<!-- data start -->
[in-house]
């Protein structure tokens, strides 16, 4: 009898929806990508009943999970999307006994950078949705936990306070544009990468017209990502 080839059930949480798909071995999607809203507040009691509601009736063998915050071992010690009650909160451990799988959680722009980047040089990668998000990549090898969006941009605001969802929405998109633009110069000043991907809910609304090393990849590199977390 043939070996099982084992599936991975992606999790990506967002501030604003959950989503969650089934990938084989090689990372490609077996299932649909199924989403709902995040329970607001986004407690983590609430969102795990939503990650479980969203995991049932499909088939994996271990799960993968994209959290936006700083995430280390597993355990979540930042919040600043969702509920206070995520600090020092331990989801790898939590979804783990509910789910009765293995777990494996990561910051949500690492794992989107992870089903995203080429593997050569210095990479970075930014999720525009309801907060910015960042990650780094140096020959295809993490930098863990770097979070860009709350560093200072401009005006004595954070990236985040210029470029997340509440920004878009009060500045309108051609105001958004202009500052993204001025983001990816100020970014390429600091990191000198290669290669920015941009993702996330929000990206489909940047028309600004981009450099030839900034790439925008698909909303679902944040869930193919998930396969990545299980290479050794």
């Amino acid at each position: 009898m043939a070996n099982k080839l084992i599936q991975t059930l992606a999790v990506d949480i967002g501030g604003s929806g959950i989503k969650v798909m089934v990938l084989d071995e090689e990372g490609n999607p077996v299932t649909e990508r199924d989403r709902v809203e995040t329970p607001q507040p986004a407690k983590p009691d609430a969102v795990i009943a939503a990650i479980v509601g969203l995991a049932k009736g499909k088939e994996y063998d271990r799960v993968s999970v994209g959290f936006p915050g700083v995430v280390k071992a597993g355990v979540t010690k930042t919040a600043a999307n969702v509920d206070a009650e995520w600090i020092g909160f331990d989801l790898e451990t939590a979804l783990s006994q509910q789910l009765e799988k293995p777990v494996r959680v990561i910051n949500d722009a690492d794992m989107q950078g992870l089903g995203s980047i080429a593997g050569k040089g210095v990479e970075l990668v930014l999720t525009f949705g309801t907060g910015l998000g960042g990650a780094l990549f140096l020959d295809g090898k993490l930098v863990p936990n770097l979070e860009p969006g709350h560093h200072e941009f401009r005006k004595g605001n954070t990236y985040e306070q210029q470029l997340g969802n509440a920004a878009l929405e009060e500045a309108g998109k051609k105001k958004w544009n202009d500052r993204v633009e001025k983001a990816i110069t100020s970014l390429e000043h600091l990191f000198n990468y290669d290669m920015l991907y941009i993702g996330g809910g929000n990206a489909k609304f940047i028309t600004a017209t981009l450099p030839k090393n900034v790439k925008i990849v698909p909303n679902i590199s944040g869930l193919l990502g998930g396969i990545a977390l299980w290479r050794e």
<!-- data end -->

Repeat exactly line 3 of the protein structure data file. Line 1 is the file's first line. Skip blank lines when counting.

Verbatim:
């Amino acid at each position: 009898m043939a070996n099982k080839l084992i599936q991975t059930l992606a999790v990506d949480i967002g501030g604003s929806g959950i989503k969650v798909m089934v990938l084989d071995e090689e990372g490609n999607p077996v299932t649909e990508r199924d989403r709902v809203e995040t329970p607001q507040p986004a407690k983590p009691d609430a969102v795990i009943a939503a990650i479980v509601g969203l995991a049932k009736g499909k088939e994996y063998d271990r799960v993968s999970v994209g959290f936006p915050g700083v995430v280390k071992a597993g355990v979540t010690k930042t919040a600043a999307n969702v509920d206070a009650e995520w600090i020092g909160f331990d989801l790898e451990t939590a979804l783990s006994q509910q789910l009765e799988k293995p777990v494996r959680v990561i910051n949500d722009a690492d794992m989107q950078g992870l089903g995203s980047i080429a593997g050569k040089g210095v990479e970075l990668v930014l999720t525009f949705g309801t907060g910015l998000g960042g990650a780094l990549f140096l020959d295809g090898k993490l930098v863990p936990n770097l979070e860009p969006g709350h560093h200072e941009f401009r005006k004595g605001n954070t990236y985040e306070q210029q470029l997340g969802n509440a920004a878009l929405e009060e500045a309108g998109k051609k105001k958004w544009n202009d500052r993204v633009e001025k983001a990816i110069t100020s970014l390429e000043h600091l990191f000198n990468y290669d290669m920015l991907y941009i993702g996330g809910g929000n990206a489909k609304f940047i028309t600004a017209t981009l450099p030839k090393n900034v790439k925008i990849v698909p909303n679902i590199s944040g869930l193919l990502g998930g396969i990545a977390l299980w290479r050794e």